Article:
2018-08-08 15:33:05 UTC
"Byker" <***@do~rag.net> wrote in message news:4qCdncJb8pcFlPbGnZ2dnUU7email@example.com...
: "Nearly 20% of American exports go to Canada. And they like it that way."
: Canadians Declare A Boycott On American Products To Punish Donald Trump.
: There's One BIG Problem.
: By EMILY ZANOTTI
: August 6, 2018
: Canadian consumers are launching a "boycott" of American goods, The Wall
: Street Journal reports, in retaliation for Trump Administration tariffs
: President Donald Trump's penchant for poking fun at their beloved Prime
: But there's one big problem: many of the consumer products Canadians
: are made in Canada are actually made in the United States, or by American
: The "boycott" officially began in July, in response to the Trump
: Administration's new 20% tariff on Canadian steel (and a host of other,
: significant tariffs on things like Canadian aluminum), and after President
: Donald Trump called Prime Minister Justin Trudeau "weak" at a meeting of
: "group of 7." Angry at being disrespected, Canadians pledged to purge
: shopping carts of anything made below their southern border.
: "Usually we don't pay that much attention to it," one Canadian consumer
: the WJS. "You tend to buy the products that taste good or you buy the
: products that are low in price where taste isn't an issue." But, he added,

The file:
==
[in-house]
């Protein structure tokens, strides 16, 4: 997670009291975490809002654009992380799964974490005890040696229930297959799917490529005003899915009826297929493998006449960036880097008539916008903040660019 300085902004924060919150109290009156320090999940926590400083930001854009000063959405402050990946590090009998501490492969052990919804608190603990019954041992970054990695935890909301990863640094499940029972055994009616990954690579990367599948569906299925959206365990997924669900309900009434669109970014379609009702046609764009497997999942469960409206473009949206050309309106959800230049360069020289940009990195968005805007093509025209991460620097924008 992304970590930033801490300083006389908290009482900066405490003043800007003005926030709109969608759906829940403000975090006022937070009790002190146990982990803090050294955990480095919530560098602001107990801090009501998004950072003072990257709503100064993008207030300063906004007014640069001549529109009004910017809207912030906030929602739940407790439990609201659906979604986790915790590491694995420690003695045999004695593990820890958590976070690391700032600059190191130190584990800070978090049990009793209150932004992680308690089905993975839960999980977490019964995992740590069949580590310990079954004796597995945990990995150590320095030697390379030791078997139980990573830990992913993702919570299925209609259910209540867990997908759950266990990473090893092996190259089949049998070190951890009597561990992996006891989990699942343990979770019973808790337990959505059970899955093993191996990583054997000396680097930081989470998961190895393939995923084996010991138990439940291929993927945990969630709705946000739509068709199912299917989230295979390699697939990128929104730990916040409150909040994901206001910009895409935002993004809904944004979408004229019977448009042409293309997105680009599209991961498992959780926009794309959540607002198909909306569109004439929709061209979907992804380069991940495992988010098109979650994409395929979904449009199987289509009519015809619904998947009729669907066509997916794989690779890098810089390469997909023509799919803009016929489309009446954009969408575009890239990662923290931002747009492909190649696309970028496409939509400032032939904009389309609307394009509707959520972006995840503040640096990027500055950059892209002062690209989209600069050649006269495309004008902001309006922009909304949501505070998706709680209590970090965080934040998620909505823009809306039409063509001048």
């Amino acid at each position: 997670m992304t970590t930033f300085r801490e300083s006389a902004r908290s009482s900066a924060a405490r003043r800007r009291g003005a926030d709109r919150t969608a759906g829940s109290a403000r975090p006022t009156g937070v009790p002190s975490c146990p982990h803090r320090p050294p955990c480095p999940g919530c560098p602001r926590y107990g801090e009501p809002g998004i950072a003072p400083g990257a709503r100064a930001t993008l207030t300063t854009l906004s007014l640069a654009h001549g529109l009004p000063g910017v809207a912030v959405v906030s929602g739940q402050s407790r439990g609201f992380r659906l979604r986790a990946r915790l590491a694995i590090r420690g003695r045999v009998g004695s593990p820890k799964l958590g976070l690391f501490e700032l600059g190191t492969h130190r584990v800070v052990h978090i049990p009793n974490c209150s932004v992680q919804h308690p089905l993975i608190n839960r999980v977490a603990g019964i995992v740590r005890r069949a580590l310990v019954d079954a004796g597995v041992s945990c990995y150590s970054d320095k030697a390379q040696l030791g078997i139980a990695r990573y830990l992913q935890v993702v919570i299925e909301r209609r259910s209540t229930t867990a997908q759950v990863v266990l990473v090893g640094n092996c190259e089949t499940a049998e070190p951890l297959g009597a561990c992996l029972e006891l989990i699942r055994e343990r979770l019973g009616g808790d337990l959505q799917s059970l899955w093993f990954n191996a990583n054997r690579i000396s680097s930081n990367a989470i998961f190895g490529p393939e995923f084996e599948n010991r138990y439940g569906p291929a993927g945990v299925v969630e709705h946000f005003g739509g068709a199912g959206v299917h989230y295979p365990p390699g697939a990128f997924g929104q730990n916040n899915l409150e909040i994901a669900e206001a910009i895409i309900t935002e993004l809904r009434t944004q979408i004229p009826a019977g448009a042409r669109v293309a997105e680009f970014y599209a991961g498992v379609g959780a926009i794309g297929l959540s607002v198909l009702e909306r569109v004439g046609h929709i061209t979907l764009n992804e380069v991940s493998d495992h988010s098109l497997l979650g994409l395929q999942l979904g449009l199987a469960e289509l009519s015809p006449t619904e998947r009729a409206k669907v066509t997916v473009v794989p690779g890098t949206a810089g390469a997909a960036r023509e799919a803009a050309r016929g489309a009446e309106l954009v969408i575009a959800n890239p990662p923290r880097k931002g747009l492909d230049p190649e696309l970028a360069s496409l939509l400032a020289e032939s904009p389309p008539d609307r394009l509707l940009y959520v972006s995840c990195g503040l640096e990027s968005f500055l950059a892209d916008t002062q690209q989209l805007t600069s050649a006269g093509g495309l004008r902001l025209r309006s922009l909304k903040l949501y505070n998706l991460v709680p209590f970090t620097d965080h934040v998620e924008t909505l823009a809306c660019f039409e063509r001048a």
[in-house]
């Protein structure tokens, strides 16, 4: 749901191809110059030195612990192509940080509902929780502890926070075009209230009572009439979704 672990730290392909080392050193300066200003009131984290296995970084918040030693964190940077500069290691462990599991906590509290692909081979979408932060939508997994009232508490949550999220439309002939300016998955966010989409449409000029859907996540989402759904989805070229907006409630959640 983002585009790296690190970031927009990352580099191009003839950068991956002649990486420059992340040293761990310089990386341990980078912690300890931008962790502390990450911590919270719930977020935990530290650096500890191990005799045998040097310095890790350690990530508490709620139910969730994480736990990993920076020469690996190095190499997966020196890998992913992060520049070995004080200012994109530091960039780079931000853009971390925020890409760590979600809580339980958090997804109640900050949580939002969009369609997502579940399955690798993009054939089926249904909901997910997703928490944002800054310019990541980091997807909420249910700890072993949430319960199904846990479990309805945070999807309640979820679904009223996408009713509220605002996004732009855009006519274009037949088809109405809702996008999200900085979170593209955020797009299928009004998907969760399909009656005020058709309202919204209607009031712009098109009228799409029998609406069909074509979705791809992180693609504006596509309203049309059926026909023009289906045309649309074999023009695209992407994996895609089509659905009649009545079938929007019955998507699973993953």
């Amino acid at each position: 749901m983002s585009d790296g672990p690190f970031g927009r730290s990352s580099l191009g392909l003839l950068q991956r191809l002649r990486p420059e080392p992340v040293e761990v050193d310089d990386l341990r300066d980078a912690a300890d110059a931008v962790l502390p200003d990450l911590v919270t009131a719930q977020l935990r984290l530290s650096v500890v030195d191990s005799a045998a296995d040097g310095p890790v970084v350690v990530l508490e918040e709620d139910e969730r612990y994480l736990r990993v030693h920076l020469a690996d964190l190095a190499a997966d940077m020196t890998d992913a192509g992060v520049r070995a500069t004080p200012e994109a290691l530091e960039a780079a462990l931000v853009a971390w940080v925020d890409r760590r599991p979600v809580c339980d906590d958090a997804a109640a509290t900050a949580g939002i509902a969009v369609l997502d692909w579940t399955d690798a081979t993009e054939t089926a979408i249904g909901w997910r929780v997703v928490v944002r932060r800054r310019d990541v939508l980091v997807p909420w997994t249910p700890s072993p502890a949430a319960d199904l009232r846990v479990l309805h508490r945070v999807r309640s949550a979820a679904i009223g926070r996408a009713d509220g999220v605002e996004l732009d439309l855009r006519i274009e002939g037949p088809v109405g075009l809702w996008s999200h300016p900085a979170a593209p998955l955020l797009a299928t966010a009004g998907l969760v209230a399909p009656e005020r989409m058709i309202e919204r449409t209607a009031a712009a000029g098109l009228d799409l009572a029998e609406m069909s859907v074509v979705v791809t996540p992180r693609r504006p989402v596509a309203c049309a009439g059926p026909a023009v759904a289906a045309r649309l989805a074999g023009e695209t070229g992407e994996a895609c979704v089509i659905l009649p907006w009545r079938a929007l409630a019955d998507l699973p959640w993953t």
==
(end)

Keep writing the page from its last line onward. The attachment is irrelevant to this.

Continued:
: this summer it got personal.
: Most products assumed to be Canadian, though, are actually American. Old
: Dutch chips, for example, are mostly consumed in Canada, but are made in
: Minnesota. And, it turns out, Americans make a lot of products that people
: use every day. Canadians might be able to do without Heinz ketchup, but
: probably won't give up drinking Starbucks or Coca-Cola, using Apple and
: Microsoft technology, eating at McDonalds or wearing American-made
: If they do, they'll hurt local Canadian franchise owners before they harm
: American business interests.
: And where brands are "uniquely Canadian," chances are they're subsidiaries
: of global conglomerates headquartered in the United States. Unilever,
: and Proctor & Gamble make most toiletries, packaged food products, and
: household goods sold in the U.S. and Canada.
: Nearly 20% of American exports go to Canada. And they like it that way.
: There's also another facet: some products that Canadians assume are
: American, like Haagen Dazs, are actually Canadian.
: The "close, personal" relationship is probably one reason that Donald
: believes levying tariffs on Canadian goods will help equalize trade: if
: can't go without American products, you're more likely to find your way to
: the bargaining table to keep those goods flowing.